I don't think of flat as being new at all. The cave paintings of Lascaux were flat. The art of the Egyptians was flat. The geometric shapes of Islamic art were flat. Bauhaus was flat.
Software design traditionally employed skeuomorphism as a way to help users adapt to interactions on a flat display: real world attributes like depth, texture, and lighting effects were thought to aid affordance.
Now, though, users are comfortable with a flat-interaction paradigm; they no longer need skeumorphic cues to guide them through most UIs. The information presented on-screen can now be as simple and minimal as the devices on which they are displayed.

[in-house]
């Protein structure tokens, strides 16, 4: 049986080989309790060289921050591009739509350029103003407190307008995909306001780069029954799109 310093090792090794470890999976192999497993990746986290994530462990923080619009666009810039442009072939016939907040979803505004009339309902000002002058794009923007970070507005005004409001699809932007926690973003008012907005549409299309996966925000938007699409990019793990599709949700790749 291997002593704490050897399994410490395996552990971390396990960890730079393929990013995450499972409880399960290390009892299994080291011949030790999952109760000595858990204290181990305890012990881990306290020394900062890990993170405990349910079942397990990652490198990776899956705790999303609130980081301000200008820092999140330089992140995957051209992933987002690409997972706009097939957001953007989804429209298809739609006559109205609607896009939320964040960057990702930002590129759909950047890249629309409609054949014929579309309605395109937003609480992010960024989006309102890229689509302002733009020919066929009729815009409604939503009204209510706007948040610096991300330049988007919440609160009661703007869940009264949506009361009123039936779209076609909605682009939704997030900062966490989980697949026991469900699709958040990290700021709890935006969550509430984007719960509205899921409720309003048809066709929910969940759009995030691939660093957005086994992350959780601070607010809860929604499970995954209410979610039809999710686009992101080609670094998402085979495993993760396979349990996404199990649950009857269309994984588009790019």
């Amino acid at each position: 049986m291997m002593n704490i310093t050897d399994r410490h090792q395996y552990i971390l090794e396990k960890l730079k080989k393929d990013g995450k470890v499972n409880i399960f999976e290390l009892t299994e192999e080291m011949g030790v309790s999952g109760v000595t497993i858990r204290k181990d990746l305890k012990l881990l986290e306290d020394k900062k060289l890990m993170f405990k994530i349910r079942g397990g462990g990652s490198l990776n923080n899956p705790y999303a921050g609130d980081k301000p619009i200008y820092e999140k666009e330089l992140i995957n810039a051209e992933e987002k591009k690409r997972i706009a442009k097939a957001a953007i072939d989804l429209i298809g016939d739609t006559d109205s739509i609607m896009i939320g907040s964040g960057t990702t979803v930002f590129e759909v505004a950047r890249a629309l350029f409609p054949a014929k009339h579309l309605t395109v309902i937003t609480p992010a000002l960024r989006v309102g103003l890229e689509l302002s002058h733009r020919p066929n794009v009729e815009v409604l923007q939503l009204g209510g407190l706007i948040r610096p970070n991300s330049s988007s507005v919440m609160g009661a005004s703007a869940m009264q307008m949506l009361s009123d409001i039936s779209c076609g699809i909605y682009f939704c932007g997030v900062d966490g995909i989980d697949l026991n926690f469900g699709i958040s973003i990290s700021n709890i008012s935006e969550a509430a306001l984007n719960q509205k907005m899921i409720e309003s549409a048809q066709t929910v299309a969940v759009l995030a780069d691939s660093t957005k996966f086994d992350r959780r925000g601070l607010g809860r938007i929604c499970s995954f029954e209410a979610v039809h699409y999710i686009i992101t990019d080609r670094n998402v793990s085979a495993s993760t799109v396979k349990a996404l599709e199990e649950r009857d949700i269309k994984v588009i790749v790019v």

So, is flatness a trend? Sure. It's a way to signal that software is new, sleek, modern, less clumsy and cluttered than the past. Does this mean depth won't make a comeback? No. Design is cyclical. However, I don't think depth will ever come back because it's needed, because it helps users unfamiliar with a digital world navigate as though it's a physical one. It will come back as a way to differentiate one product from another.